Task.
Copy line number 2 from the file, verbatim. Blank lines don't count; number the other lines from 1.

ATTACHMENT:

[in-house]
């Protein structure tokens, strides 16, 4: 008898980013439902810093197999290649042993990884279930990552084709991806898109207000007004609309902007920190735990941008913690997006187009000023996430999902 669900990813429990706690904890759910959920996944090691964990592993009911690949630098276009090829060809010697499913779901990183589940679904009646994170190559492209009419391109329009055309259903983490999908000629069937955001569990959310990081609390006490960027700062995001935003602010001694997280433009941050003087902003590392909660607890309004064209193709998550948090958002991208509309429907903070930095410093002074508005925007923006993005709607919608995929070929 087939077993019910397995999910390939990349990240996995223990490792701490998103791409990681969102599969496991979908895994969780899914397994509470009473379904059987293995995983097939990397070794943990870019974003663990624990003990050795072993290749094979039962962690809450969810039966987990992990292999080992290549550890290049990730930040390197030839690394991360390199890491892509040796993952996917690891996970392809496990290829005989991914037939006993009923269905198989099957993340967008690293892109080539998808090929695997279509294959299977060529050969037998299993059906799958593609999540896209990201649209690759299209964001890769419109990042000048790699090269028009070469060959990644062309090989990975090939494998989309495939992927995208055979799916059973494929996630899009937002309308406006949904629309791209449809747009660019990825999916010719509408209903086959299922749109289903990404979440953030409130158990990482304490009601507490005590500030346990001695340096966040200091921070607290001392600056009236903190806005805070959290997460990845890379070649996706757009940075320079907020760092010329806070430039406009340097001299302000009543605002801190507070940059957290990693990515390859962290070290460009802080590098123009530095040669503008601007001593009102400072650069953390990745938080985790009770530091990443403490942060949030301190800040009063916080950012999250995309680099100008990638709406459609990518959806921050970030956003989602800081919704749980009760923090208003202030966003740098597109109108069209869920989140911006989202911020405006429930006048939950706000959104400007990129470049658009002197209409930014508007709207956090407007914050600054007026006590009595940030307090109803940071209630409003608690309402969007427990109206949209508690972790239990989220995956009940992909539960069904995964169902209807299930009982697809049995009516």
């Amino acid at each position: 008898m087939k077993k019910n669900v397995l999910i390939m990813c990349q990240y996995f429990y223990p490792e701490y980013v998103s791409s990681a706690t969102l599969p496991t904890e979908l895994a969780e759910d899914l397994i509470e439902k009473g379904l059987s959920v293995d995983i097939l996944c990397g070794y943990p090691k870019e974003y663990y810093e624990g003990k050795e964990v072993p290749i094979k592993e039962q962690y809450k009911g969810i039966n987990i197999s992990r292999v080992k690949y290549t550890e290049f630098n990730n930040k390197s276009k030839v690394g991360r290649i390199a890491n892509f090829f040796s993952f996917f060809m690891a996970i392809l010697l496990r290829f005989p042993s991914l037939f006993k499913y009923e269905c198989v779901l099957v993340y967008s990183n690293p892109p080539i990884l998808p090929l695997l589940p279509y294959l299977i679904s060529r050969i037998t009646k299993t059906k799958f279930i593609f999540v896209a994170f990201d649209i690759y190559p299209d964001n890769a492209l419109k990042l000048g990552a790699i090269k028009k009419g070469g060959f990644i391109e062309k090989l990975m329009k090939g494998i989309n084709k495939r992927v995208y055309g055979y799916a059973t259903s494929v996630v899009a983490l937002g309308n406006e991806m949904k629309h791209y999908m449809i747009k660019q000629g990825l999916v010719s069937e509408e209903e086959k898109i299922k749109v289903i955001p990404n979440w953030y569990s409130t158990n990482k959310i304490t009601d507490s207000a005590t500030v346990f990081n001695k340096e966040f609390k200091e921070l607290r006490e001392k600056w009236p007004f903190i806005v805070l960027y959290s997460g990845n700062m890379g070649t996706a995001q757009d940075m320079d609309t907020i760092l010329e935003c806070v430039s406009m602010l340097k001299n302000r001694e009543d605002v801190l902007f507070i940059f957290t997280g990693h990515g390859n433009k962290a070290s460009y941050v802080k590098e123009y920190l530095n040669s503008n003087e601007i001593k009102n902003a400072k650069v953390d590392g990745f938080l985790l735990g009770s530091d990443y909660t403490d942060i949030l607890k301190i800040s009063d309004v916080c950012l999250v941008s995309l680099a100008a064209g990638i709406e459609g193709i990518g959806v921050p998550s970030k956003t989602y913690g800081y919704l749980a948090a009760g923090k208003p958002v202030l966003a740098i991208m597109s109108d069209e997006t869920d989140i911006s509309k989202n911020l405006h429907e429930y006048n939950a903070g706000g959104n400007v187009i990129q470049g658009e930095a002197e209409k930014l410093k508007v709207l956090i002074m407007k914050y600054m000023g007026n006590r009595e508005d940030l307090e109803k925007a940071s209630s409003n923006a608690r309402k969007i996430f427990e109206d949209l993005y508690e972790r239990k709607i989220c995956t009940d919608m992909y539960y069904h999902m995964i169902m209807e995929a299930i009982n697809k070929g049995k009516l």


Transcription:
């Protein structure tokens, strides 16, 4: 008898980013439902810093197999290649042993990884279930990552084709991806898109207000007004609309902007920190735990941008913690997006187009000023996430999902 669900990813429990706690904890759910959920996944090691964990592993009911690949630098276009090829060809010697499913779901990183589940679904009646994170190559492209009419391109329009055309259903983490999908000629069937955001569990959310990081609390006490960027700062995001935003602010001694997280433009941050003087902003590392909660607890309004064209193709998550948090958002991208509309429907903070930095410093002074508005925007923006993005709607919608995929070929 087939077993019910397995999910390939990349990240996995223990490792701490998103791409990681969102599969496991979908895994969780899914397994509470009473379904059987293995995983097939990397070794943990870019974003663990624990003990050795072993290749094979039962962690809450969810039966987990992990292999080992290549550890290049990730930040390197030839690394991360390199890491892509040796993952996917690891996970392809496990290829005989991914037939006993009923269905198989099957993340967008690293892109080539998808090929695997279509294959299977060529050969037998299993059906799958593609999540896209990201649209690759299209964001890769419109990042000048790699090269028009070469060959990644062309090989990975090939494998989309495939992927995208055979799916059973494929996630899009937002309308406006949904629309791209449809747009660019990825999916010719509408209903086959299922749109289903990404979440953030409130158990990482304490009601507490005590500030346990001695340096966040200091921070607290001392600056009236903190806005805070959290997460990845890379070649996706757009940075320079907020760092010329806070430039406009340097001299302000009543605002801190507070940059957290990693990515390859962290070290460009802080590098123009530095040669503008601007001593009102400072650069953390990745938080985790009770530091990443403490942060949030301190800040009063916080950012999250995309680099100008990638709406459609990518959806921050970030956003989602800081919704749980009760923090208003202030966003740098597109109108069209869920989140911006989202911020405006429930006048939950706000959104400007990129470049658009002197209409930014508007709207956090407007914050600054007026006590009595940030307090109803940071209630409003608690309402969007427990109206949209508690972790239990989220995956009940992909539960069904995964169902209807299930009982697809049995009516």